|Year : 2011 | Volume
| Issue : 3 | Page : 157-158
Spontaneously ruptured choledochal cyst: Rare diagnosis on hepatic scintigraphy
Suneel Chauhan, AG Pandit, MJ Jacob, Puneet Kumar
Department of Nuclear Medicine, Army Hospital Research and Referral, Delhi, India
|Date of Web Publication||28-Nov-2012|
Resident Nuclear Medicine, Army Hospital Research and Referral, Delhi Cantt-10
Source of Support: None, Conflict of Interest: None
| Abstract|| |
A 47-day-old female infant presented with congenital inguinal hernia, seizure on the 2 nd day of life, fever, progressive jaundice, acholic stools and distension of abdomen. She was suspected to have choledochal cyst with extrahepatic biliary atresia (EHBA) and referred for an Hepatobiliary Tc-99m iminodiacetic acid (HIDA) scan. On HIDA scan, a functional diagnosis of ruptured choledochal cyst was made which was not possible on anatomical imaging like ultrasound (USG)/computed tomography (CT) scan. This was supported thereafter by bilious aspirate on abdominal paracentesis. Immediate laparotomy with T-tube insertion was done. The child improved dramatically after the procedure. Biliary peritonitis secondary to cyst perforation or rupture is a rare complication reported to occur in 1-2% cases of choledochal cyst. Early diagnosis and management is the key to reduce the morbidity and mortality.
Keywords: Choledochal cyst, extrahepatic biliary atresia, Tc-99m, HIDA scan
|How to cite this article:|
Chauhan S, Pandit A G, Jacob M J, Kumar P. Spontaneously ruptured choledochal cyst: Rare diagnosis on hepatic scintigraphy. Indian J Nucl Med 2011;26:157-8
|How to cite this URL:|
Chauhan S, Pandit A G, Jacob M J, Kumar P. Spontaneously ruptured choledochal cyst: Rare diagnosis on hepatic scintigraphy. Indian J Nucl Med [serial online] 2011 [cited 2020 Aug 5];26:157-8. Available from: http://www.ijnm.in/text.asp?2011/26/3/157/104001
| Introduction|| |
Choledochal cyst is a rare congenital anomaly of the bile ducts. It consists of cystic dilatation of the extrahepatic biliary tree, intrahepatic biliary radicles or both. Initial mention of choledochal cysts was made in 1723 by Vater and Ezler. Alonso-Lej et al. and later Todani classified choledochal cysts into five subtypes. The pathogenesis is multifactorial. Some aspects are consistent with congenital etiology and others with congenital predisposition to acquire the disease under conditions like anomalous pancreatobiliary junction with subsequent reflux cause.  In support of congenital cause, defects in epithelization, recanalization of the developing bile ducts during organogenesis and congenital weakness of the duct wall are implicated. The clinical presentation changes with age. Overt, dramatic signs and symptoms are more common in infancy. Jaundice, mass and pain abdomen are the classical findings, especially in infancy.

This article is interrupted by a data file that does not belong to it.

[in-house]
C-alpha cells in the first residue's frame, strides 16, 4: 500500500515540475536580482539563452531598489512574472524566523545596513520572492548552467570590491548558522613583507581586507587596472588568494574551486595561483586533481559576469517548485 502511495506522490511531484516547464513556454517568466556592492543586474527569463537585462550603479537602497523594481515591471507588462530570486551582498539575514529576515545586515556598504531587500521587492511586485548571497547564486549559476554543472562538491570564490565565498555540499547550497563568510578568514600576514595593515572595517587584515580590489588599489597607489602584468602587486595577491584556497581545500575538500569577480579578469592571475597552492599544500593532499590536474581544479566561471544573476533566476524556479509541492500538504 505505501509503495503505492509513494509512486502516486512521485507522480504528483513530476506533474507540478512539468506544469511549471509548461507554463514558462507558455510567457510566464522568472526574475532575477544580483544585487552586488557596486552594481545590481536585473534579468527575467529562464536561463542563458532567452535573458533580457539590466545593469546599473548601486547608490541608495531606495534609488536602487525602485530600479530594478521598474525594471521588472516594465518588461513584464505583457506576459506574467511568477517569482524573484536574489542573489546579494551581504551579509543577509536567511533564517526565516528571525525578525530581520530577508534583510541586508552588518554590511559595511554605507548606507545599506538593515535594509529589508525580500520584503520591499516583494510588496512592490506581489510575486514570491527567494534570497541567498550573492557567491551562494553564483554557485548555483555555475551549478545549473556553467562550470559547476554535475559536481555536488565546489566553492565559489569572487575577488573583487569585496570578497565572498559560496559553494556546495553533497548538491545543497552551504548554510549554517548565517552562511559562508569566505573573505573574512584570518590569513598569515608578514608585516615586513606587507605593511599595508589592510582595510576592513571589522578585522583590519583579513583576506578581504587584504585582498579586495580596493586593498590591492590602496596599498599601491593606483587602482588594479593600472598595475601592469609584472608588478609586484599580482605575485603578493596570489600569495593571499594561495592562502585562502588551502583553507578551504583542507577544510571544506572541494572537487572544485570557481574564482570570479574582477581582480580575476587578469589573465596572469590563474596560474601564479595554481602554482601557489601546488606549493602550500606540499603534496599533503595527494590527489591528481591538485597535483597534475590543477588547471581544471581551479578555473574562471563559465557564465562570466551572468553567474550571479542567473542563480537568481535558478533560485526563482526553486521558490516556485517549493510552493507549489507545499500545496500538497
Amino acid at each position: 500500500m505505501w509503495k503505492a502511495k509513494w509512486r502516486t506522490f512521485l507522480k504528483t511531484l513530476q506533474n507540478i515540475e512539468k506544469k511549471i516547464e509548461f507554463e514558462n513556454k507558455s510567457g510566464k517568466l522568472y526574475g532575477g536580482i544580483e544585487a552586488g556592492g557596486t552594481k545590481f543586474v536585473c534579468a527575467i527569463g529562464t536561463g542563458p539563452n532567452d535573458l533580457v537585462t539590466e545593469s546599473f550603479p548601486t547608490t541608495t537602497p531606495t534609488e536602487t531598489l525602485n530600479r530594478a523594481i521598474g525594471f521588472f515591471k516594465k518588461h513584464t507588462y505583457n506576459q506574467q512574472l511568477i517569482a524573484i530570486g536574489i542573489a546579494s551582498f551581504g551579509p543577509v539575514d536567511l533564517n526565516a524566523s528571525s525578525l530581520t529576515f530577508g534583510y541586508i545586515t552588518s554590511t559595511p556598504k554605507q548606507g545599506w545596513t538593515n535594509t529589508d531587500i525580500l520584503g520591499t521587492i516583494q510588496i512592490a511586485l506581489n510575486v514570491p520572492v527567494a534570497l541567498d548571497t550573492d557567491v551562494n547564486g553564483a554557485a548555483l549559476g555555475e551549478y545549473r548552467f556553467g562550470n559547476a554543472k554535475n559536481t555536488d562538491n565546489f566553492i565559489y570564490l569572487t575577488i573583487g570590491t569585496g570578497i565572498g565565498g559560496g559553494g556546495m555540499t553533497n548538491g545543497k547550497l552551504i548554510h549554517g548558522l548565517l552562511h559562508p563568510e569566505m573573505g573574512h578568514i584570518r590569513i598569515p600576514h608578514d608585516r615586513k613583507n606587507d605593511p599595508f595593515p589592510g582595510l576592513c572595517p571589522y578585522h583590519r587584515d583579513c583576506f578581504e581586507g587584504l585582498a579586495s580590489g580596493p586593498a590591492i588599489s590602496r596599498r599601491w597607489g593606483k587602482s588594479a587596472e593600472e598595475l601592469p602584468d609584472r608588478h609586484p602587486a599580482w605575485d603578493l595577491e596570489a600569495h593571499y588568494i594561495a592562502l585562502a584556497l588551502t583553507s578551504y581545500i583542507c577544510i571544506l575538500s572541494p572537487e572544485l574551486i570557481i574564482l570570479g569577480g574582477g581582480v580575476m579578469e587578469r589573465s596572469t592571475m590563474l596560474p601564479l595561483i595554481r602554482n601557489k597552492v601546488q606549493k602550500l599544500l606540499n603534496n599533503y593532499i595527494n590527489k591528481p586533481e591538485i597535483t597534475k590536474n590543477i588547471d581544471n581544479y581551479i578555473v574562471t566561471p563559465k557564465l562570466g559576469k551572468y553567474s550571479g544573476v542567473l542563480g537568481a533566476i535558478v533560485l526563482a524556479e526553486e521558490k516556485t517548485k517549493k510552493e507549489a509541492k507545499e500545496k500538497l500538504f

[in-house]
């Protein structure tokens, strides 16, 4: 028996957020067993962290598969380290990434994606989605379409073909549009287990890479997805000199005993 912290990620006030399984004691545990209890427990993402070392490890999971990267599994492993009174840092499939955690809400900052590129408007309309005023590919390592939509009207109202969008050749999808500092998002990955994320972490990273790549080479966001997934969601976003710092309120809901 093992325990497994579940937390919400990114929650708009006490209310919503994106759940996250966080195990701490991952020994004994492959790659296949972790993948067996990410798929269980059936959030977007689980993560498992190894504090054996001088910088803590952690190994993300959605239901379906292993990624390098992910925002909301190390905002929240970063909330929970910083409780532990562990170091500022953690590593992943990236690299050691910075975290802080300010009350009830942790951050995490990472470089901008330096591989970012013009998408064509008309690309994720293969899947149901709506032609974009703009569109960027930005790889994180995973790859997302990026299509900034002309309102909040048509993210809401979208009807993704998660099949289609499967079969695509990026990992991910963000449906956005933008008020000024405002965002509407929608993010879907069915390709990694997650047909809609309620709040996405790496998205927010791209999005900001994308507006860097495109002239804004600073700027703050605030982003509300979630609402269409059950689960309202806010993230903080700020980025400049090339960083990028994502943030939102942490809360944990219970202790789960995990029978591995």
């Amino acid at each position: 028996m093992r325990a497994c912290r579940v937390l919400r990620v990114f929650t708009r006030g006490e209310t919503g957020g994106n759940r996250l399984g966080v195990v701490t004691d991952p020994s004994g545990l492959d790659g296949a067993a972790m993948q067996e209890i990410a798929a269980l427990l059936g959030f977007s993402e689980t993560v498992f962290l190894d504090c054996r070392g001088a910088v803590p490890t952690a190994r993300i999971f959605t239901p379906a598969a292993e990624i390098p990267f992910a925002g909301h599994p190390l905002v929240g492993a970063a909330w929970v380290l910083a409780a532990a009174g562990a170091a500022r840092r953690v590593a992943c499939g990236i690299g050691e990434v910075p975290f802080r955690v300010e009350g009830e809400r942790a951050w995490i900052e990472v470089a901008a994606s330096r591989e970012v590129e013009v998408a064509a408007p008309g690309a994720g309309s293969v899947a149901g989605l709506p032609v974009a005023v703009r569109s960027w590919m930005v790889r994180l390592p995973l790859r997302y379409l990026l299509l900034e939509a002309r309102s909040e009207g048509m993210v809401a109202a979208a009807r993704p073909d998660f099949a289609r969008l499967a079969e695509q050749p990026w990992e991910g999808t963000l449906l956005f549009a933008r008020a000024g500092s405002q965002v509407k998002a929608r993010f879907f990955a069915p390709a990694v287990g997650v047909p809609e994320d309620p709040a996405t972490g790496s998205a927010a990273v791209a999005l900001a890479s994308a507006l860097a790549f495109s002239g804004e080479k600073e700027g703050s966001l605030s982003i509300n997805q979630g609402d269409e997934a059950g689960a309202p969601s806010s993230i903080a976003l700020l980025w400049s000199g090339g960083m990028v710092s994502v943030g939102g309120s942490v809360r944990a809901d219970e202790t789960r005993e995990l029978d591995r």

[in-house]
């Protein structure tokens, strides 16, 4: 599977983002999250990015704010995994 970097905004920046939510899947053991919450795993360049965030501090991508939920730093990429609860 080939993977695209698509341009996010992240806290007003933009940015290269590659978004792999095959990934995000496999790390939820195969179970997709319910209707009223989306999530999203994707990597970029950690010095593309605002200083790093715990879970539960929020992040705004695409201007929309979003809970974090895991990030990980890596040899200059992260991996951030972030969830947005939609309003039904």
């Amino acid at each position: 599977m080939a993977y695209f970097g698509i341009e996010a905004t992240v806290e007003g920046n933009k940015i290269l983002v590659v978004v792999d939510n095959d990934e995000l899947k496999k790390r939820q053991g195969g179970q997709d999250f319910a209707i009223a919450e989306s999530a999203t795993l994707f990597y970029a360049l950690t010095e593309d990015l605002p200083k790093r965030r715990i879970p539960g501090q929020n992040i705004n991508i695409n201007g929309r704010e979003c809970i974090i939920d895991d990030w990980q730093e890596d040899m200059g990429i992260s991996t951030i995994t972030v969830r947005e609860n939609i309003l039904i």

| Case Report|| |
A 47-day-old female infant with jaundice from Leh, India, was referred for a Tc-99m HIDA scan to rule out extrahepatic biliary atresia (EHBA). There was no history of direct or indirect trauma. On day 2 of life, the child developed fever and had a seizure. Over the next few days, she started having jaundice, distension of the abdomen, acholic stools and was found to be anemic. The child was treated as a case of ABO incompatibility with phototherapy in view of mother's blood group "O" and baby's "B." Subsequent laboratory examination revealed conjugated hyperbilirubinemia (total 6.8 mg%, conjugated 5.4 mg%). Other hepatic and renal biochemical functions were mildly deranged. Serology for HBsAg and HIV was negative. First ultrasound (USG) on 12.08.10 revealed? portal venous thrombosis with cirrhosis, ascites and mass in relation to segment VI of the liver. Repeat USG on 03.09.10 showed cystic lesion in the region of porta hepatis with diagnosis of choledochal cyst and differential diagnosis of enteric duplication cyst. The child was treated with antibiotics and therapeutic ascitic fluid tap due to respiratory distress. Tc-99m HIDA scan was ordered to rule out EHBA, which showed adequate tracer uptake by the liver in 5 min. A photopenic area appeared at porta hepatis which subsequently Accumulated and held the activity [Figure 1]. Delayed imaging at 2 h showed slowly rising activity in the ascitic fluid [Figure 2]. This was indicative of choledochal cyst with leak into the peritoneal cavity. Immediate laparotomy was done and the leak was identified in a fusiform dilatation of the extrahepatic biliary duct with gall bladder opening into it (Type I). T-tube was placed into the perforation. The child recovered from the sepsis with biliary diversion and antibiotics, and was planned for definitive surgery. Choledochal cyst rupture is managed with major excision-reconstruction procedure unlike spontaneous perforation of the extrahepatic bile duct which is managed by temporary tube cholecystectomy or subhepatic drainage till subsidence of the biliary leak.